Transitioning to 3nm has brought challenges beyond device physics (process development), foundry capacity, and production ramp-up schedule ($$ investment). Apart from this, the interconnect variations also are significant. It poses high integration complexity and requires the lowest power possible for extended battery life. Besides managing the effects of device physics, these newer chips also encounter design bottlenecks throughout the design flow. Cadence supports the 3nm design and helps improve engineering teams' productivity while developing the 3nm rule set.
The collaboration has enabled interconnect variation to be measured and improved. Cadence has a complete suite of tools that be used at different stages. This test chip used Cadence Innovus Implementation System and Genus Synthesis Solution. Engineers may produce high-quality designs with the best power, performance, and area (PPA) targets while cutting the time to market with the help of the Cadence Innovus Implementation System. The next-generation, high-capacity Cadence Genus Synthesis Solution increases RTL designer productivity by up to 10X. Cadence and Imec have jointly enabled the 3nm implementation flow for next-generation design innovation.
As the markets for high-performance and low-power semiconductors grow in demand. Samsung hopes to increase the capacity of such cutting-edge process nodes "by more than 3X" by putting 2nm chips into mass production by 2025 and 1.4nm chips into mass production by 2027. In order to produce its 2nm process in 2025 and begin employing a 1.4nm process for production by 2027, it will be improving its gate-all-around (GAA) transistor architecture.
Reducing the process nodes to 1nm is proposed by Imec in collaboration with major chip manufacturers and EDA companies like Cadence. Imec's Roadmap provides a vision of the upcoming advances in the semiconductor industry and helps define the next generation of tools and software. It has charted the path to semiconductor process technology and chip design below 1nm down to the A2 two-angstrom generation. Moore's law held up for a long time, but more recently, it has been on life support due to physical limitations of the material, rules of the interconnects, and RC losses. It suddenly started breathing with the recent Roadmap of chip design by Imec, which encompasses sub-'1nm' process nodes. Imec's the three-pronged solution, composed of dimension scaling, new materials, device architectures, and system technology co-optimization (SCTO), helps keep up the momentum and meet the required challenges.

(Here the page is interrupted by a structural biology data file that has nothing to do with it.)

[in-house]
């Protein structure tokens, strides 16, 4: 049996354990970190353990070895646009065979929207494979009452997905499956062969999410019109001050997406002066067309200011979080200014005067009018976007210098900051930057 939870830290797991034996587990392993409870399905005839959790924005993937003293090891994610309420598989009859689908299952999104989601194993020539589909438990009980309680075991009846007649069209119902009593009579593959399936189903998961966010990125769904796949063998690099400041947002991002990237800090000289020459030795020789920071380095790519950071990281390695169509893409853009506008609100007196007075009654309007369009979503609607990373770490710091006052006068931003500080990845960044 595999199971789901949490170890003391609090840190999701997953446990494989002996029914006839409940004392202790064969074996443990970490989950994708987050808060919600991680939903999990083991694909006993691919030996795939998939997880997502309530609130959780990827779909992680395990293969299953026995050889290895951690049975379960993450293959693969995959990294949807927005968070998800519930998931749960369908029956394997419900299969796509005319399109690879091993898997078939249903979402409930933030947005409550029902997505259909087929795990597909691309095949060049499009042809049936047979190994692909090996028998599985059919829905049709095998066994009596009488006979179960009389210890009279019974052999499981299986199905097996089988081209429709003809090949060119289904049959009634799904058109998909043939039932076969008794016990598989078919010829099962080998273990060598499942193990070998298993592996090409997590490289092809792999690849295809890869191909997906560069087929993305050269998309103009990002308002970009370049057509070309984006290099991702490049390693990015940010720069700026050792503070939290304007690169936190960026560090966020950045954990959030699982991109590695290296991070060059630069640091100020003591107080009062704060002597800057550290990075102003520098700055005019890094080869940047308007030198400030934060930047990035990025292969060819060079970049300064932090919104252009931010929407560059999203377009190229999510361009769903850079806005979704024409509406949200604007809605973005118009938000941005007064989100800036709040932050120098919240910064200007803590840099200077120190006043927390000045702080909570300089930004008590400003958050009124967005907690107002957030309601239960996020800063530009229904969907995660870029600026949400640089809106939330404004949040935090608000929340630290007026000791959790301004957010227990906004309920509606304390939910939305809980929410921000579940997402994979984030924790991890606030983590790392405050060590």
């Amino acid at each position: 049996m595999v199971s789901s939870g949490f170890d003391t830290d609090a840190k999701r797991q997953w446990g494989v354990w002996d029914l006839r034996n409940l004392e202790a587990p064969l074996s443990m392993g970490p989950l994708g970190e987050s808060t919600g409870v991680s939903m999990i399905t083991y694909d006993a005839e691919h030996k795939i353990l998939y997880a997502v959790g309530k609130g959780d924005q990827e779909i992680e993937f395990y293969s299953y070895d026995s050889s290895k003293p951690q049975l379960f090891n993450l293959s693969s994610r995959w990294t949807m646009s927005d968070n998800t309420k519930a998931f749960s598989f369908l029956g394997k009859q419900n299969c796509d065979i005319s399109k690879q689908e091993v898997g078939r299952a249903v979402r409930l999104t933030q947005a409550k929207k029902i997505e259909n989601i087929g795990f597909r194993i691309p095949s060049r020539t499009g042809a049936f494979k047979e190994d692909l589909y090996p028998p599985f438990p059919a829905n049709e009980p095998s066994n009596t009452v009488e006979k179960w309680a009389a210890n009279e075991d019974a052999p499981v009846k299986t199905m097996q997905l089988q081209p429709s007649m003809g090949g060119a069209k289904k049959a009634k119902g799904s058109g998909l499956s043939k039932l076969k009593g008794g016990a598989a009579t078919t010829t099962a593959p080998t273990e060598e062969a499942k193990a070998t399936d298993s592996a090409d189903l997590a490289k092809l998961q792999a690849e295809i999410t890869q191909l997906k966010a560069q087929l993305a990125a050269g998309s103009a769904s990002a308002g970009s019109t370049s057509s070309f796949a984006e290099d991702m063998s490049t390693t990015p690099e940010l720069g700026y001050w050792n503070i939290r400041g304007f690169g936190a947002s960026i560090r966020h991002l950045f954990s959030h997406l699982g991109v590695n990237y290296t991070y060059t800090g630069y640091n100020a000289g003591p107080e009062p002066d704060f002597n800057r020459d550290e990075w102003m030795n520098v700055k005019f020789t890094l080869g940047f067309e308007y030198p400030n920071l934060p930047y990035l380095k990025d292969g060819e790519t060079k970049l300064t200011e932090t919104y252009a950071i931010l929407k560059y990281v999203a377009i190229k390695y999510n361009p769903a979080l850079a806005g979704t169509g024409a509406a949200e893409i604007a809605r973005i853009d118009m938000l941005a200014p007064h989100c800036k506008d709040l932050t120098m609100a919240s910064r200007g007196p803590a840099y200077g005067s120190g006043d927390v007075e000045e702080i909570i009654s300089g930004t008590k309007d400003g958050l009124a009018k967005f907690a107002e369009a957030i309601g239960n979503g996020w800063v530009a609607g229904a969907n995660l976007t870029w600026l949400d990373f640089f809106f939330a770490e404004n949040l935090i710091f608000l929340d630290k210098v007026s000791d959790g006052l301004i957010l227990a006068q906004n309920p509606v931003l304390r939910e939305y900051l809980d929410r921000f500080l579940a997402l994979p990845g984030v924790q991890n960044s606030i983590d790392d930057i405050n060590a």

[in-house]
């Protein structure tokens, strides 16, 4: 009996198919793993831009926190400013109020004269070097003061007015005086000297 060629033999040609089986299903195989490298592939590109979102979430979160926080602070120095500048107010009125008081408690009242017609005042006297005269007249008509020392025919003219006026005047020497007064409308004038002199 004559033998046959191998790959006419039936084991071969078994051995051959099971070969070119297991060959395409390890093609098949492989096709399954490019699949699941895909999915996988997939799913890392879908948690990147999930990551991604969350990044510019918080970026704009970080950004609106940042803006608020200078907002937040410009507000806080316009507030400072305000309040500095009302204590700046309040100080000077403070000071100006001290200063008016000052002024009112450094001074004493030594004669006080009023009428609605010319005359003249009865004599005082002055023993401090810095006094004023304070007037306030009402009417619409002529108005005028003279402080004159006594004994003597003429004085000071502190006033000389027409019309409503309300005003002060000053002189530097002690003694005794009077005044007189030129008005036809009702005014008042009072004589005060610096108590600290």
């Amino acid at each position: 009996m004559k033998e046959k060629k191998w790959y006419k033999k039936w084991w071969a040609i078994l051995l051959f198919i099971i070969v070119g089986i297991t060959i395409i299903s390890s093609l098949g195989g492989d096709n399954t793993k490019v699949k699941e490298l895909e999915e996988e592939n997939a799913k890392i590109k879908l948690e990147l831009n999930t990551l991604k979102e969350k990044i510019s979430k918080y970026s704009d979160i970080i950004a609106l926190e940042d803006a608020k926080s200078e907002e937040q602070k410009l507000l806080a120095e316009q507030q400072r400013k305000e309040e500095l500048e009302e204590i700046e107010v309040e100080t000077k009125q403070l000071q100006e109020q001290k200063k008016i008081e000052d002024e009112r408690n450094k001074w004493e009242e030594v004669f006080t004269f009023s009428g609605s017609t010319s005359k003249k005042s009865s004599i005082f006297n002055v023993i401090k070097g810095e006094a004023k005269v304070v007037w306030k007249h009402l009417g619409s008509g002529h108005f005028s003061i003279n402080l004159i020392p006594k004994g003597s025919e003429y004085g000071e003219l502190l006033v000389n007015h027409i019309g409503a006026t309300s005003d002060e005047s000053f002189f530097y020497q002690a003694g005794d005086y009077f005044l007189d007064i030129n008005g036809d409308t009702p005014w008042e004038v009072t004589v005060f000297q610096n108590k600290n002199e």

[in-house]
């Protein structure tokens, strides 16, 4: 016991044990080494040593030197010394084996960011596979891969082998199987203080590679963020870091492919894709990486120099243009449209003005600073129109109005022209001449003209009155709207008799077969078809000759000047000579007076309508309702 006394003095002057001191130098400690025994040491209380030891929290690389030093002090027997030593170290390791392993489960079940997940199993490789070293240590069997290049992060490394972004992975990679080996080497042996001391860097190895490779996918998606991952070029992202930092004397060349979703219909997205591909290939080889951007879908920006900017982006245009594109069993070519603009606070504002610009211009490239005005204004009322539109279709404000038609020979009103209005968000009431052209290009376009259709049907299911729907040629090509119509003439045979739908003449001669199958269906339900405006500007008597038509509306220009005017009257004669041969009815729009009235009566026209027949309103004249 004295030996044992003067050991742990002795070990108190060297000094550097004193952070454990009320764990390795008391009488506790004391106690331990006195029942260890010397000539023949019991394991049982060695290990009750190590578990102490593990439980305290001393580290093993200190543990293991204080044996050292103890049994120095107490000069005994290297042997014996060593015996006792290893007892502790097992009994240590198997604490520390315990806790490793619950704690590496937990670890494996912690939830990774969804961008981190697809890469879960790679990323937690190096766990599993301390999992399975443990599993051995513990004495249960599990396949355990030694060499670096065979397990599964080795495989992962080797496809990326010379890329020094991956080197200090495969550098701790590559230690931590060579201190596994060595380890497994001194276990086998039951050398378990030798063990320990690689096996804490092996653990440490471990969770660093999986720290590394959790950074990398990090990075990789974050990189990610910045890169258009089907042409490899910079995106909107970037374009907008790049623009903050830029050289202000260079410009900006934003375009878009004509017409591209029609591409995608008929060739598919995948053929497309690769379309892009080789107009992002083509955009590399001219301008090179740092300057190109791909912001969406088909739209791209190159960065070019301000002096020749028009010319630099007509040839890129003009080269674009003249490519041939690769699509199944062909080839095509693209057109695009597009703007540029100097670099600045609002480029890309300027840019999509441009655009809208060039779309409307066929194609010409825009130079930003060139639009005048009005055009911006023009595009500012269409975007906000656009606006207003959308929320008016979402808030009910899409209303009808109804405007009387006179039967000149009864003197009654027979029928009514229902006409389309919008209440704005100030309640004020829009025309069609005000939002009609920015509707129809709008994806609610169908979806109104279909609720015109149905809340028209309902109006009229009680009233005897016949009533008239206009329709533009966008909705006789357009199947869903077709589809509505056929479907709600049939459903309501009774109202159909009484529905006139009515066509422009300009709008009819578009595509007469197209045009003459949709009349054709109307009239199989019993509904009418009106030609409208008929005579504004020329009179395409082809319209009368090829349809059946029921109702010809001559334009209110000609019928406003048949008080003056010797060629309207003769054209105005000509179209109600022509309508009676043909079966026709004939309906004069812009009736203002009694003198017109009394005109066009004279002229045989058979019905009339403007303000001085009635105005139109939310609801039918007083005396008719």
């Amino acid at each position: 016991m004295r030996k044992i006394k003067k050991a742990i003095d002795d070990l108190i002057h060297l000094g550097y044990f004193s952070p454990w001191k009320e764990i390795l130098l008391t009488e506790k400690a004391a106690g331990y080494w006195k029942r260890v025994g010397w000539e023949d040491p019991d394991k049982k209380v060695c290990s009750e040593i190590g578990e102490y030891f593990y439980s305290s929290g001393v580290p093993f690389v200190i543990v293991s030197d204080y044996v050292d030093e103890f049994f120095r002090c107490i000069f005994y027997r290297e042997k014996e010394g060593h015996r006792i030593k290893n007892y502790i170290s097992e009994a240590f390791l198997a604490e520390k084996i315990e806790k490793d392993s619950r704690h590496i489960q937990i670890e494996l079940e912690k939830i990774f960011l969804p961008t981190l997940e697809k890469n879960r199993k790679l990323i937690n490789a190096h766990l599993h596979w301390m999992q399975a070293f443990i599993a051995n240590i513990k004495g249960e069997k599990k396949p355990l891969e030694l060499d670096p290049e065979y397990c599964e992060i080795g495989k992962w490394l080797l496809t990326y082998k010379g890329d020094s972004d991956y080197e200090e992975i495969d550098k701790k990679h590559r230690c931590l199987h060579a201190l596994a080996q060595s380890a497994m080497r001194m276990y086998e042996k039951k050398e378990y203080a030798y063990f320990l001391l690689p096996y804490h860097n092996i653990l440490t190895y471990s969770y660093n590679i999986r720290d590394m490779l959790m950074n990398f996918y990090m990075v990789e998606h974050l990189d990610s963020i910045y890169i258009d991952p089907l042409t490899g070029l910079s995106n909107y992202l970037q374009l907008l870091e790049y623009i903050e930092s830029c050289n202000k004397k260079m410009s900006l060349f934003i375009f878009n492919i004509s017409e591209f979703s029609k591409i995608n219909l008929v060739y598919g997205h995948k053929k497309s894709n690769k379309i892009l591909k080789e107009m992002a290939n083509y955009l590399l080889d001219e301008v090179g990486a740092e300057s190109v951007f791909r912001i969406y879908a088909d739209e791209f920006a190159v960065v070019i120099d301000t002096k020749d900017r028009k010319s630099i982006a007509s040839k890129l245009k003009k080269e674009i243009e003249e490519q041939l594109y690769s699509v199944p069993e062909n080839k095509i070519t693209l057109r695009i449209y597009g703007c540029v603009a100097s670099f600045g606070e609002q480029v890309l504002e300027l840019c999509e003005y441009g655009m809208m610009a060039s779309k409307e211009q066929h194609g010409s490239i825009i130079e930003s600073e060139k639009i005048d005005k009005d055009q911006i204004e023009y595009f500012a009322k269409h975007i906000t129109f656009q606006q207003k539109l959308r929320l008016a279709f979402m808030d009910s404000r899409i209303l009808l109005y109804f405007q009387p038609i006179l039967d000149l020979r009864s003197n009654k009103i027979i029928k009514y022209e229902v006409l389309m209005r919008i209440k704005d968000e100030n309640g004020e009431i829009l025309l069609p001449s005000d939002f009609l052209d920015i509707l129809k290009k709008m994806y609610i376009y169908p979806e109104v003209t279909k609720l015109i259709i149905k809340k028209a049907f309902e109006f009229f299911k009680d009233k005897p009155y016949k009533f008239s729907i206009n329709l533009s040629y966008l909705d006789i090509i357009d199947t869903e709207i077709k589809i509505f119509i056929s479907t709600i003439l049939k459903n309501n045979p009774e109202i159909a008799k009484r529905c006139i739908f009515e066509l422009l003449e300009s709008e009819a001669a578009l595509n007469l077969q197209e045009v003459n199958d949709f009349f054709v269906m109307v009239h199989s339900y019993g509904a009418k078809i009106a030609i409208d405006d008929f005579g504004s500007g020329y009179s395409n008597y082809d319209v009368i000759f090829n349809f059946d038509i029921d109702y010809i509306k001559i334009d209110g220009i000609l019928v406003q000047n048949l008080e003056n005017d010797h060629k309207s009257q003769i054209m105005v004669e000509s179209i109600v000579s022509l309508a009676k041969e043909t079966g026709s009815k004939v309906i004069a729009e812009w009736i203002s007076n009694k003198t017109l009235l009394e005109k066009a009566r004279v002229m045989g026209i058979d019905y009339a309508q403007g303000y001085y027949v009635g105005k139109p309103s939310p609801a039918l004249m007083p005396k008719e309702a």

As per Imec, Ultra-scaled transistors with material such as molybdenum disulfide (MoS2) help develop next-generation electronic devices. It enables density scaling and, hopefully, some performance improvement.
Scaling brings significant new challenges due to changes in metal, temperature, power, and yield becoming a bottleneck in the design flow process. Packaging, new material innovations, manufacturing technology, and design are the pillars of achieving the desired performance and integration over SoC. Imec envisions a broader view beyond 2030, where new materials will replace silicon and the emergence of 2D atomic channels. Imec believes that magnetics-based gates could emerge as an alternative as the industry moves toward quantum computing inexorably. Cadence is a leader in advanced node design. Over the past few years, we have re-invented the engines to develop a revolutionary digital full-flow toolset to address these design challenges at the design creation, implementation, and signoff stages.